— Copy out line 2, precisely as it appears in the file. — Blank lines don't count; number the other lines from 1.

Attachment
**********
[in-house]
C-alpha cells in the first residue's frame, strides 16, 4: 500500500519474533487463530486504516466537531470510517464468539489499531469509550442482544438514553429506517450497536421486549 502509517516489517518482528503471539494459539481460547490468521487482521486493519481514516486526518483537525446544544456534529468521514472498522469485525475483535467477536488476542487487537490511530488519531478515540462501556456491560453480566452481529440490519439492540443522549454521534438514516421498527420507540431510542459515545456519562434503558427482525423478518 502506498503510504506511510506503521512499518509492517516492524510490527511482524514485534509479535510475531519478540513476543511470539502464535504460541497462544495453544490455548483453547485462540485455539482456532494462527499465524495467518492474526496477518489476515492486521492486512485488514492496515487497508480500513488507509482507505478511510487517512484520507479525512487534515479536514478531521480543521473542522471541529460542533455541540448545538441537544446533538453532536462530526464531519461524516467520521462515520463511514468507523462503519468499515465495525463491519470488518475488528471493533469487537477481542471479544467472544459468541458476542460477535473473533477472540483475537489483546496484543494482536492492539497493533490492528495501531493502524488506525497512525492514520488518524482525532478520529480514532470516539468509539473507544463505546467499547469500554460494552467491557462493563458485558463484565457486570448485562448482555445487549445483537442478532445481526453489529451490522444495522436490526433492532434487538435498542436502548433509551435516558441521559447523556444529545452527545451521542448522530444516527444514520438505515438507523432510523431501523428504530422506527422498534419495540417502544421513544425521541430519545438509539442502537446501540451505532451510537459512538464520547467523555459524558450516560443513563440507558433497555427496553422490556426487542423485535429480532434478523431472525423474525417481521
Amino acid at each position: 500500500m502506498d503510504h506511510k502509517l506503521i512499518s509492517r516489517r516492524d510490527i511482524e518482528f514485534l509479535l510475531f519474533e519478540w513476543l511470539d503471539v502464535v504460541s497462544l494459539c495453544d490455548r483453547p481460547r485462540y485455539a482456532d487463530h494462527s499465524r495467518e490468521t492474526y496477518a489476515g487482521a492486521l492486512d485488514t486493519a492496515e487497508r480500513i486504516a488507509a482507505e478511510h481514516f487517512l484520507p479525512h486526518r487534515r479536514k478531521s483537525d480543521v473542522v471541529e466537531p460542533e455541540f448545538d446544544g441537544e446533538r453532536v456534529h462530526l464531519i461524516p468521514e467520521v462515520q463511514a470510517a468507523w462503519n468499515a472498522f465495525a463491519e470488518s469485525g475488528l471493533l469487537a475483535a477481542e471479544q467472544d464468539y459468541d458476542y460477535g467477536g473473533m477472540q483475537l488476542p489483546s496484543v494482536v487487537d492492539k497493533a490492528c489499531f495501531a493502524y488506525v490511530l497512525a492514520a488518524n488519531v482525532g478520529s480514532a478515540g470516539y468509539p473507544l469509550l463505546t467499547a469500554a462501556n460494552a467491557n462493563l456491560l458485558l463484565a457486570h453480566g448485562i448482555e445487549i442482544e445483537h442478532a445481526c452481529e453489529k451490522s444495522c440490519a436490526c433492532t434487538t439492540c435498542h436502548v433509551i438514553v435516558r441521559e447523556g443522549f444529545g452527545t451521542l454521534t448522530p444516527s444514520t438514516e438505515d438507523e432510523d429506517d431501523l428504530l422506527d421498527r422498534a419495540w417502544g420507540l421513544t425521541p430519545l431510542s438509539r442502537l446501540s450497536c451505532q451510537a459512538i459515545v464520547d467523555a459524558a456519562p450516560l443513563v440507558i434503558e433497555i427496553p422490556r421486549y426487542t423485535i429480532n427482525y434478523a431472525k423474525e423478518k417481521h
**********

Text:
C-alpha cells in the first residue's frame, strides 16, 4: 500500500519474533487463530486504516466537531470510517464468539489499531469509550442482544438514553429506517450497536421486549 502509517516489517518482528503471539494459539481460547490468521487482521486493519481514516486526518483537525446544544456534529468521514472498522469485525475483535467477536488476542487487537490511530488519531478515540462501556456491560453480566452481529440490519439492540443522549454521534438514516421498527420507540431510542459515545456519562434503558427482525423478518 502506498503510504506511510506503521512499518509492517516492524510490527511482524514485534509479535510475531519478540513476543511470539502464535504460541497462544495453544490455548483453547485462540485455539482456532494462527499465524495467518492474526496477518489476515492486521492486512485488514492496515487497508480500513488507509482507505478511510487517512484520507479525512487534515479536514478531521480543521473542522471541529460542533455541540448545538441537544446533538453532536462530526464531519461524516467520521462515520463511514468507523462503519468499515465495525463491519470488518475488528471493533469487537477481542471479544467472544459468541458476542460477535473473533477472540483475537489483546496484543494482536492492539497493533490492528495501531493502524488506525497512525492514520488518524482525532478520529480514532470516539468509539473507544463505546467499547469500554460494552467491557462493563458485558463484565457486570448485562448482555445487549445483537442478532445481526453489529451490522444495522436490526433492532434487538435498542436502548433509551435516558441521559447523556444529545452527545451521542448522530444516527444514520438505515438507523432510523431501523428504530422506527422498534419495540417502544421513544425521541430519545438509539442502537446501540451505532451510537459512538464520547467523555459524558450516560443513563440507558433497555427496553422490556426487542423485535429480532434478523431472525423474525417481521